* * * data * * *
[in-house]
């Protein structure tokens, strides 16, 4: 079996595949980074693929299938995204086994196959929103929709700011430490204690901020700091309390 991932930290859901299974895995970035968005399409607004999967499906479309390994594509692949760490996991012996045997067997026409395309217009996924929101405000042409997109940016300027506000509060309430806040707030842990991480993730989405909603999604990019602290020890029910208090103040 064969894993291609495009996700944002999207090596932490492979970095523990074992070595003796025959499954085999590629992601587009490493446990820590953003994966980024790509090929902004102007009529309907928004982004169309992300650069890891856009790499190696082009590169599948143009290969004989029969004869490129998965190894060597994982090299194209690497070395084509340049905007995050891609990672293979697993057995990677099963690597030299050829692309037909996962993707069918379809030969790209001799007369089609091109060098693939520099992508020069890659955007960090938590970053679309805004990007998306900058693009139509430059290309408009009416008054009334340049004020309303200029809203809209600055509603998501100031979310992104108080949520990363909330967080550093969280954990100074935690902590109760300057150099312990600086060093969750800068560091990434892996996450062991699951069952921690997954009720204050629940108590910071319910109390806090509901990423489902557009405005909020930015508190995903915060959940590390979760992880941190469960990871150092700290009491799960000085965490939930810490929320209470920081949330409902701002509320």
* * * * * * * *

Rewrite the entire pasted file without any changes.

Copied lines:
[in-house]
């Protein structure tokens, strides 16, 4: 079996595949980074693929299938995204086994196959929103929709700011430490204690901020700091309390 991932930290859901299974895995970035968005399409607004999967499906479309390994594509692949760490996991012996045997067997026409395309217009996924929101405000042409997109940016300027506000509060309430806040707030842990991480993730989405909603999604990019602290020890029910208090103040 064969894993291609495009996700944002999207090596932490492979970095523990074992070595003796025959499954085999590629992601587009490493446990820590953003994966980024790509090929902004102007009529309907928004982004169309992300650069890891856009790499190696082009590169599948143009290969004989029969004869490129998965190894060597994982090299194209690497070395084509340049905007995050891609990672293979697993057995990677099963690597030299050829692309037909996962993707069918379809030969790209001799007369089609091109060098693939520099992508020069890659955007960090938590970053679309805004990007998306900058693009139509430059290309408009009416008054009334340049004020309303200029809203809209600055509603998501100031979310992104108080949520990363909330967080550093969280954990100074935690902590109760300057150099312990600086060093969750800068560091990434892996996450062991699951069952921690997954009720204050629940108590910071319910109390806090509901990423489902557009405005909020930015508190995903915060959940590390979760992880941190469960990871150092700290009491799960000085965490939930810490929320209470920081949330409902701002509320």